Amateur Moviemakers

crazy-iphone-camera-lensIt’s a great time to aspire to be a moviemaker without any credentials whatsoever. Ambitious amateurs are proclaiming that anybody with a smart phone in his or her pocket is a potential filmmaker. Is it true that no special knowledge or skill is needed when you point that I-phone, other than the ability to hold it straight? And are the films being made with such minimal preparation any good? So far we haven’t seen the ambitious phone-wielders on a red carpet at the Academy Awards or the Golden Globes. But there have been enough breakthroughs in the past few years to give amateurs hope.

Just by googling “movies made with I-phones,” you can find numerous examples of phone-based productions that have garnered attention, a few of them enough to win prestigious prizes. For example, a movie called “Tangerine,” shot on an Apple device, was shown at the Sundance Film Festival. It is based on the true story of a love triangle that developed at a popular donut shop between a transgender woman, her boyfriend, and a biological woman.

On looking closer, it seems this production adhered to certain professional standards. The writer and director, Sean Baker, did know what he was doing. He used three phones, as well as an app called Filmic Pro, a Steadicam to keep the phones from shaking, and some adapter lenses to give it a professional look. He also employed post-production techniques that reflected his knowledge of traditional filmmaking.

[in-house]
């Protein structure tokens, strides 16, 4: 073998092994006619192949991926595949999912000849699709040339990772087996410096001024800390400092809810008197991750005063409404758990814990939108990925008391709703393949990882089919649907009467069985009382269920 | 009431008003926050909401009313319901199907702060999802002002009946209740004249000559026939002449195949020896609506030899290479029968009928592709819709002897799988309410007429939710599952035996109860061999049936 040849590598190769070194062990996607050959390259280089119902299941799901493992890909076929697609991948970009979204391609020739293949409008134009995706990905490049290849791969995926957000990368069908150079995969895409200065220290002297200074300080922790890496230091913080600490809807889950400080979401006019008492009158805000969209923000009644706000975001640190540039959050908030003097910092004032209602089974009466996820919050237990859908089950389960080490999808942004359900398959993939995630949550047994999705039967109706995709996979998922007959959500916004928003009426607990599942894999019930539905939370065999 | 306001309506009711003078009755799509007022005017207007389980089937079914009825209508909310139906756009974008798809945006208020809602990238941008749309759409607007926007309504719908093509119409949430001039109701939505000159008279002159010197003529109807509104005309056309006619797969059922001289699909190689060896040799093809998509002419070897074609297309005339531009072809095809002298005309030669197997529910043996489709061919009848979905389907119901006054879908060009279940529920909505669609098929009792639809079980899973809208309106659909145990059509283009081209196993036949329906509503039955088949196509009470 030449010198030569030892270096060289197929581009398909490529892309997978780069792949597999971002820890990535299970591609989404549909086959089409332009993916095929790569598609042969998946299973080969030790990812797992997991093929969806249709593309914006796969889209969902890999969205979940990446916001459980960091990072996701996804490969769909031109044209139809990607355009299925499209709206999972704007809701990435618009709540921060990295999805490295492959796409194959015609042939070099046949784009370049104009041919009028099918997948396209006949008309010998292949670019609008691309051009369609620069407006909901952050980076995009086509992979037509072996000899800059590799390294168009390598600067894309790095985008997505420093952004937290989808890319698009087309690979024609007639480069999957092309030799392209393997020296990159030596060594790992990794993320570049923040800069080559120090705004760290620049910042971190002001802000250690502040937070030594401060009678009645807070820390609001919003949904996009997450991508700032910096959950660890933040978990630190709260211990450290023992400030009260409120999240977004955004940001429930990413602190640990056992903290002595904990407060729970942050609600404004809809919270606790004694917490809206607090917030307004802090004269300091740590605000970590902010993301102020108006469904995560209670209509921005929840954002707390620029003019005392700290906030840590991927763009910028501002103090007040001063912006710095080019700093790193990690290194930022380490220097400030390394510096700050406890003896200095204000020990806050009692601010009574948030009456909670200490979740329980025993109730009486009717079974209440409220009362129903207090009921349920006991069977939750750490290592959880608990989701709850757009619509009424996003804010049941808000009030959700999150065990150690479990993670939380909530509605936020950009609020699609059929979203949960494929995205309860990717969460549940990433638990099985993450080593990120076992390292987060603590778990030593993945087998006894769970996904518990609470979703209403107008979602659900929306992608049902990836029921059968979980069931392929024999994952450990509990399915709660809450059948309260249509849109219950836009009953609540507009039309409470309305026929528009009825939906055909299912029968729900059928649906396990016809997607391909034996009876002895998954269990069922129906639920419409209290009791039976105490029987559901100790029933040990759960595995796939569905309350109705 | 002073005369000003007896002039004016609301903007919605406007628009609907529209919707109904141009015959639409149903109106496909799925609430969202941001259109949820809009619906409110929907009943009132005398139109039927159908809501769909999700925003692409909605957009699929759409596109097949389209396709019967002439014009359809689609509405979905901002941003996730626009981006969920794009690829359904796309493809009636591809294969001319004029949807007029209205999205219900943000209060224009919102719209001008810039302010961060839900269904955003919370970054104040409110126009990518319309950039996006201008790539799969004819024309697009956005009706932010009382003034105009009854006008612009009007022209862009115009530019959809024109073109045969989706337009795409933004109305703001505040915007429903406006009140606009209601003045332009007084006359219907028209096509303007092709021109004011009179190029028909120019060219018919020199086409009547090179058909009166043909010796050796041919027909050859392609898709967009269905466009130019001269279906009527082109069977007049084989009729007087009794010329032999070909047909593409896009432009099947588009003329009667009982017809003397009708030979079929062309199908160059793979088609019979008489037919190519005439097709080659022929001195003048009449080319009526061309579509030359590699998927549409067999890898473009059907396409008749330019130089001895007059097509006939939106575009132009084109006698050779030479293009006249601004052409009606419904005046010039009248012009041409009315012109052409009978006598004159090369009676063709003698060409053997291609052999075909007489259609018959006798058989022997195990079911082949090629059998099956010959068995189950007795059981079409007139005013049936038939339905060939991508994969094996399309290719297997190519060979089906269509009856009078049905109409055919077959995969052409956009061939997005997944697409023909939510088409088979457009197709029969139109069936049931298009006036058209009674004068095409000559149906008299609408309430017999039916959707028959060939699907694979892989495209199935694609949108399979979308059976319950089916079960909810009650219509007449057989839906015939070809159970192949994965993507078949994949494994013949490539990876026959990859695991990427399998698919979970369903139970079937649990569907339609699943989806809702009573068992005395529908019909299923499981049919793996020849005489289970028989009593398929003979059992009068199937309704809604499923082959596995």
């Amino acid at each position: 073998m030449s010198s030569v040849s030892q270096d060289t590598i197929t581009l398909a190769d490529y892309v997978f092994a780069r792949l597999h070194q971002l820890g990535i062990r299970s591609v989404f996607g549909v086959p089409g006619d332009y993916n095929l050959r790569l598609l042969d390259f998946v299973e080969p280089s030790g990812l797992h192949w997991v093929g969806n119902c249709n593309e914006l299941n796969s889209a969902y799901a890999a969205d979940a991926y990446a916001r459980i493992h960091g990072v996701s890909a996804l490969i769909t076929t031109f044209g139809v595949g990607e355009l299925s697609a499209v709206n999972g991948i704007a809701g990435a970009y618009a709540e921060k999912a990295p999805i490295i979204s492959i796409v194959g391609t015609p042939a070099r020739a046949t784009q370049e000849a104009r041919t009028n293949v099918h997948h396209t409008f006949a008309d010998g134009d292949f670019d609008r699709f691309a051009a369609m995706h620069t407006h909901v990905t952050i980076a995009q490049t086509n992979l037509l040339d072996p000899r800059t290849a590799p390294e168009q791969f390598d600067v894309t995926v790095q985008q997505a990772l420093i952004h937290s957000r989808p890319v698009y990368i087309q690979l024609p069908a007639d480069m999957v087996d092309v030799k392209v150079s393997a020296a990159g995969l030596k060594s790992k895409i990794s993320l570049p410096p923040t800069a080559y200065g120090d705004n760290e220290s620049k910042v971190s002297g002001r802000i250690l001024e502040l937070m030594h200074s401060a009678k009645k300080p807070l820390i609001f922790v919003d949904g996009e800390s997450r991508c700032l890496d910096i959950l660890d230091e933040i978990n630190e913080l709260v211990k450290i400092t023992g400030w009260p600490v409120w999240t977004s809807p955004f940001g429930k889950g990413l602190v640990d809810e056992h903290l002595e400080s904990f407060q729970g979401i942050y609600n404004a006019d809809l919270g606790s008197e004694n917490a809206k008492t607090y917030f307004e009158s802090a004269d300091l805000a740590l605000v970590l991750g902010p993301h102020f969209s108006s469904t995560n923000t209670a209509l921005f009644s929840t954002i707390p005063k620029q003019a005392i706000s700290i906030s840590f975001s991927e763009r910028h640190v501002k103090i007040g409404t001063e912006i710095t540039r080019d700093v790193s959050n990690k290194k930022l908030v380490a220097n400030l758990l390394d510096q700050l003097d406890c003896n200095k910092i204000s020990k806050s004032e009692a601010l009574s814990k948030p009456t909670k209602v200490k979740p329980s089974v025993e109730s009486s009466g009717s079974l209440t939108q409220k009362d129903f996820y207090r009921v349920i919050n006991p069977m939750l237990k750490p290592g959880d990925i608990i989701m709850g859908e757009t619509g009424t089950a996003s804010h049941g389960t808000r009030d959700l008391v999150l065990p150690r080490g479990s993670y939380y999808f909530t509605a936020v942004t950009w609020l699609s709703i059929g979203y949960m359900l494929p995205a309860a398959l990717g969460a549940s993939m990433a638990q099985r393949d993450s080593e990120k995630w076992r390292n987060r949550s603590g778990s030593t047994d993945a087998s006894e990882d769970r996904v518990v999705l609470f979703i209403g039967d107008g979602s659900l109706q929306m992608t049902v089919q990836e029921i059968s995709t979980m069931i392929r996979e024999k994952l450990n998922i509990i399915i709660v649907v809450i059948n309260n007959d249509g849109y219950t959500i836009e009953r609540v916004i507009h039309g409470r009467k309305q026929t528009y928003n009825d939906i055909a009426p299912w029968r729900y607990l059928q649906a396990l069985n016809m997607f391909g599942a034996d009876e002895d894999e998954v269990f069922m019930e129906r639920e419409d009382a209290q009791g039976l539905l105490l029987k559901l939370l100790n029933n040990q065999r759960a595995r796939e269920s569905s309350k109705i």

There is now at least one annual festival devoted to recognizing and rewarding iPhone films. Belarus-born Chris Nong, also an established director, won an award at the second annual festival for an eight-minute Russian action movie shot with an iPhone 4. Again, other devices were used, and the director’s professional credentials were in evidence. Michael Koerbel, the producer of a TV series called “Goldilocks” that features a blonde secret agent called Jasmine, maintains that anybody can do it. He is also the author of a book called “Studio in your Pocket,” and the producer of several short films. He declares, “We want to inspire the next generation of filmmakers to get out there and start sharing their stories with the world.”

How about full-length feature films? “Uneasy Lies The Mind” (2014) was billed as “the first narrative feature film to be shot entirely on iPhone.” This film is a psychological portrait of a man suffering delusions due to a head injury. Accordingly, its use of distorted and disjointed images is actually a selling point. The director, Ricky Fosheim, the founder of Detention Films and known for his music videos, pointed to the relative affordability of this method.

So is everybody really doing it? These experienced directors give the impression that they are experimenting with ways of cutting costs and getting a production up and running with amazing speed, but that they could return to their more traditional and expensive methods at any time.

What about absolute rank amateurs? Are they doing anything noteworthy? Maybe not yet, but they are trying. There are numerous meetup groups here in the DC area devoted to writing scripts and critiquing them. However, if a movie is ever to arise from a script, it has to be “crewed.” That is true whether the filmmakers make use of their handy personal toys or bring in traditional cameras. You either need to hire an existing production company, which is an expensive proposition, or put together an amateur one.